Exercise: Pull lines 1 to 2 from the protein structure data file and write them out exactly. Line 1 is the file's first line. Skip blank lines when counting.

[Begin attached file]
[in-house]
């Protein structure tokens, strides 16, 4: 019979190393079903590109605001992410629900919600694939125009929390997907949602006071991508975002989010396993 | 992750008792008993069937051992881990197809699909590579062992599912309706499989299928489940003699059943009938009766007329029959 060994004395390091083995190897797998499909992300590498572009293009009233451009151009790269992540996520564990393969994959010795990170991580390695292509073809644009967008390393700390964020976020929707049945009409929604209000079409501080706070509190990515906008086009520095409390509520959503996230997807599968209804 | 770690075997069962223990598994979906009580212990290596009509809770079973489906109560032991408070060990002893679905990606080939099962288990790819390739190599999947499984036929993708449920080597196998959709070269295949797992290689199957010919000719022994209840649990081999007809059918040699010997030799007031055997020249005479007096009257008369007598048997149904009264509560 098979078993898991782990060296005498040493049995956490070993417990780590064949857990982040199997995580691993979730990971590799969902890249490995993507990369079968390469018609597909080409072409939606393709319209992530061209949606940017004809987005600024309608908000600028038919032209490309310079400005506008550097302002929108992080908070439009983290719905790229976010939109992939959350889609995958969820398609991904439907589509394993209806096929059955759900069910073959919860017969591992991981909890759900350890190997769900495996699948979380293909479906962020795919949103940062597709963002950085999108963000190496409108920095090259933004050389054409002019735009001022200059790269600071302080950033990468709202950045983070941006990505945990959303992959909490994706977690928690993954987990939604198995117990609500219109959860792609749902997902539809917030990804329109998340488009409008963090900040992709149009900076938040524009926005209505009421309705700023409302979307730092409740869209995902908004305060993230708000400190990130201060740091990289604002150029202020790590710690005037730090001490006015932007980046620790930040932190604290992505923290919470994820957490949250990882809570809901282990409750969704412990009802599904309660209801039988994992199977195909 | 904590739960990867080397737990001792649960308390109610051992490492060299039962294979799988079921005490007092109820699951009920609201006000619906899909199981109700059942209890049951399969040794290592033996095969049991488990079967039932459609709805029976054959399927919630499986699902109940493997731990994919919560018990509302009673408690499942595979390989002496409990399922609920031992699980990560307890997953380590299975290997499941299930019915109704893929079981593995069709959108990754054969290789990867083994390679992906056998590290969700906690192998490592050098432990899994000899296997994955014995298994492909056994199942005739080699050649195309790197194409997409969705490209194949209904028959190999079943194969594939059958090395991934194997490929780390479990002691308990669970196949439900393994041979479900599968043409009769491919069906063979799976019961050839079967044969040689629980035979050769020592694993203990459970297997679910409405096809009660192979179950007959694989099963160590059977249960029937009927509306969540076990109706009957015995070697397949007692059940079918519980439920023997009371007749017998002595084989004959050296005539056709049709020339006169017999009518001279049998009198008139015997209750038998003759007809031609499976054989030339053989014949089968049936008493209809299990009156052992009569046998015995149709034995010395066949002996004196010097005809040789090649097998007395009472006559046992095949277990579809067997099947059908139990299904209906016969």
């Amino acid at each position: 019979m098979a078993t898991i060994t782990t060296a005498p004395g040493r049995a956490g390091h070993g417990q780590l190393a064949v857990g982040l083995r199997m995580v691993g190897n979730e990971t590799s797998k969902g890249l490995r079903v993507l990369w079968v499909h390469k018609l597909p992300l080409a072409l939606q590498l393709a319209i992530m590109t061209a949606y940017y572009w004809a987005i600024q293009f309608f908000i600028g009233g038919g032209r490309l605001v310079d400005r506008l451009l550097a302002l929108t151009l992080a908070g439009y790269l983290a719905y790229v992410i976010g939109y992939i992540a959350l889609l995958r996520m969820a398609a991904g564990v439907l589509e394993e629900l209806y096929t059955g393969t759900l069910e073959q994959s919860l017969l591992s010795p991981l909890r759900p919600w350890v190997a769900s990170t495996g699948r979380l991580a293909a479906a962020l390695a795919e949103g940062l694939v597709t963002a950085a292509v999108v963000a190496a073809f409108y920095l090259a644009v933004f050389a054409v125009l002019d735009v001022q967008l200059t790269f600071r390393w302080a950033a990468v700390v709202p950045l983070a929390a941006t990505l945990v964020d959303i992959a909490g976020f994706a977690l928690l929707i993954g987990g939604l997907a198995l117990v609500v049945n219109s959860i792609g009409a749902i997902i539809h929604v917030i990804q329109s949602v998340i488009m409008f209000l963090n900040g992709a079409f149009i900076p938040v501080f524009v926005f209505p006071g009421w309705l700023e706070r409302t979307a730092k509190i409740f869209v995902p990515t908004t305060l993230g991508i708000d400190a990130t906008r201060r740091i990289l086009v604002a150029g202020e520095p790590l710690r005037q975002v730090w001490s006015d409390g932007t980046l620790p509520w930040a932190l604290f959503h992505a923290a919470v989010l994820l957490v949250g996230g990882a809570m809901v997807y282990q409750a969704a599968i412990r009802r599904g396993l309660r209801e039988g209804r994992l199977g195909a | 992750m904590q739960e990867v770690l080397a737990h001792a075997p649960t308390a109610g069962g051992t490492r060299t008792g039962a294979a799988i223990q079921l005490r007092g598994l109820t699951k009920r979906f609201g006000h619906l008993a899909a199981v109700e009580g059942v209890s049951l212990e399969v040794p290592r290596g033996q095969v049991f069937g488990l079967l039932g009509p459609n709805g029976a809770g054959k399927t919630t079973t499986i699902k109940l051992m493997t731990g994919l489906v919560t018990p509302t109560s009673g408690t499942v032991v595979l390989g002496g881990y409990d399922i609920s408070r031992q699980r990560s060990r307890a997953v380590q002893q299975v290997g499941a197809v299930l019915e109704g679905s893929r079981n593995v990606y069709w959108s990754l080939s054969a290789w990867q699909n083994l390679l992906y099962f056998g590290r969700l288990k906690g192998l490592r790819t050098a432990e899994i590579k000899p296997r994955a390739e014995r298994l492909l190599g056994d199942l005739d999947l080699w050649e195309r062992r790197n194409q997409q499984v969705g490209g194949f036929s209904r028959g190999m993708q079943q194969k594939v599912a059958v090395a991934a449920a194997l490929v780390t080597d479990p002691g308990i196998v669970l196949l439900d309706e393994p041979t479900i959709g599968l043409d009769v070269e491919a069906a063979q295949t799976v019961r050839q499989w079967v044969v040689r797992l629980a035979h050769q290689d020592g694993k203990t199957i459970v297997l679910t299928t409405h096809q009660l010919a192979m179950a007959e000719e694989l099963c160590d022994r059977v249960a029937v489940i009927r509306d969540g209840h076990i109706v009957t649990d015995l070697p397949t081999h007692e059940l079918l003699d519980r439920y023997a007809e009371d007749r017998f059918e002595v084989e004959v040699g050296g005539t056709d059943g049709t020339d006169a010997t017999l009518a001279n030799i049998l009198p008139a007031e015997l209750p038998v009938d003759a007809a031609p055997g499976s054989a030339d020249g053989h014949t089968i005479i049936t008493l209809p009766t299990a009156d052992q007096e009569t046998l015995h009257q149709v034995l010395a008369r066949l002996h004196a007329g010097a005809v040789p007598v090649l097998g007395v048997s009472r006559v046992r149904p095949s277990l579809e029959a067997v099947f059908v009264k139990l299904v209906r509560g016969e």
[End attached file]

[in-house]
């Protein structure tokens, strides 16, 4: 019979190393079903590109605001992410629900919600694939125009929390997907949602006071991508975002989010396993 | 992750008792008993069937051992881990197809699909590579062992599912309706499989299928489940003699059943009938009766007329029959 060994004395390091083995190897797998499909992300590498572009293009009233451009151009790269992540996520564990393969994959010795990170991580390695292509073809644009967008390393700390964020976020929707049945009409929604209000079409501080706070509190990515906008086009520095409390509520959503996230997807599968209804 | 770690075997069962223990598994979906009580212990290596009509809770079973489906109560032991408070060990002893679905990606080939099962288990790819390739190599999947499984036929993708449920080597196998959709070269295949797992290689199957010919000719022994209840649990081999007809059918040699010997030799007031055997020249005479007096009257008369007598048997149904009264509560 098979078993898991782990060296005498040493049995956490070993417990780590064949857990982040199997995580691993979730990971590799969902890249490995993507990369079968390469018609597909080409072409939606393709319209992530061209949606940017004809987005600024309608908000600028038919032209490309310079400005506008550097302002929108992080908070439009983290719905790229976010939109992939959350889609995958969820398609991904439907589509394993209806096929059955759900069910073959919860017969591992991981909890759900350890190997769900495996699948979380293909479906962020795919949103940062597709963002950085999108963000190496409108920095090259933004050389054409002019735009001022200059790269600071302080950033990468709202950045983070941006990505945990959303992959909490994706977690928690993954987990939604198995117990609500219109959860792609749902997902539809917030990804329109998340488009409008963090900040992709149009900076938040524009926005209505009421309705700023409302979307730092409740869209995902908004305060993230708000400190990130201060740091990289604002150029202020790590710690005037730090001490006015932007980046620790930040932190604290992505923290919470994820957490949250990882809570809901282990409750969704412990009802599904309660209801039988994992199977195909 | 904590739960990867080397737990001792649960308390109610051992490492060299039962294979799988079921005490007092109820699951009920609201006000619906899909199981109700059942209890049951399969040794290592033996095969049991488990079967039932459609709805029976054959399927919630499986699902109940493997731990994919919560018990509302009673408690499942595979390989002496409990399922609920031992699980990560307890997953380590299975290997499941299930019915109704893929079981593995069709959108990754054969290789990867083994390679992906056998590290969700906690192998490592050098432990899994000899296997994955014995298994492909056994199942005739080699050649195309790197194409997409969705490209194949209904028959190999079943194969594939059958090395991934194997490929780390479990002691308990669970196949439900393994041979479900599968043409009769491919069906063979799976019961050839079967044969040689629980035979050769020592694993203990459970297997679910409405096809009660192979179950007959694989099963160590059977249960029937009927509306969540076990109706009957015995070697397949007692059940079918519980439920023997009371007749017998002595084989004959050296005539056709049709020339006169017999009518001279049998009198008139015997209750038998003759007809031609499976054989030339053989014949089968049936008493209809299990009156052992009569046998015995149709034995010395066949002996004196010097005809040789090649097998007395009472006559046992095949277990579809067997099947059908139990299904209906016969």